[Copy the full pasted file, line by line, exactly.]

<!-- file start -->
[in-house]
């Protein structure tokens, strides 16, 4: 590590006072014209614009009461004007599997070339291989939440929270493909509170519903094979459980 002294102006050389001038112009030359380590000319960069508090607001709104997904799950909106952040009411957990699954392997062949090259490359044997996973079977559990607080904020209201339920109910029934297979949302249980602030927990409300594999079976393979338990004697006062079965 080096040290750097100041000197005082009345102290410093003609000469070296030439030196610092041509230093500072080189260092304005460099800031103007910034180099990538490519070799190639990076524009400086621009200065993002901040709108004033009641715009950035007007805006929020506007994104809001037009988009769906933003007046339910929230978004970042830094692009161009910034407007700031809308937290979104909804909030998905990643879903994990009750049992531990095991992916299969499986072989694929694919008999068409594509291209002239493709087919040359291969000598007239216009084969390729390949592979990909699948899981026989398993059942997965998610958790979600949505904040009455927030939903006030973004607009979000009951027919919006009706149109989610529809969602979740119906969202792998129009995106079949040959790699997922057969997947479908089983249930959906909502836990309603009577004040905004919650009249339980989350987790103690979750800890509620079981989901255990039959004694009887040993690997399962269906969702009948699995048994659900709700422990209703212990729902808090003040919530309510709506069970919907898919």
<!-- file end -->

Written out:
[in-house]
């Protein structure tokens, strides 16, 4: 590590006072014209614009009461004007599997070339291989939440929270493909509170519903094979459980 002294102006050389001038112009030359380590000319960069508090607001709104997904799950909106952040009411957990699954392997062949090259490359044997996973079977559990607080904020209201339920109910029934297979949302249980602030927990409300594999079976393979338990004697006062079965 080096040290750097100041000197005082009345102290410093003609000469070296030439030196610092041509230093500072080189260092304005460099800031103007910034180099990538490519070799190639990076524009400086621009200065993002901040709108004033009641715009950035007007805006929020506007994104809001037009988009769906933003007046339910929230978004970042830094692009161009910034407007700031809308937290979104909804909030998905990643879903994990009750049992531990095991992916299969499986072989694929694919008999068409594509291209002239493709087919040359291969000598007239216009084969390729390949592979990909699948899981026989398993059942997965998610958790979600949505904040009455927030939903006030973004607009979000009951027919919006009706149109989610529809969602979740119906969202792998129009995106079949040959790699997922057969997947479908089983249930959906909502836990309603009577004040905004919650009249339980989350987790103690979750800890509620079981989901255990039959004694009887040993690997399962269906969702009948699995048994659900709700422990209703212990729902808090003040919530309510709506069970919907898919």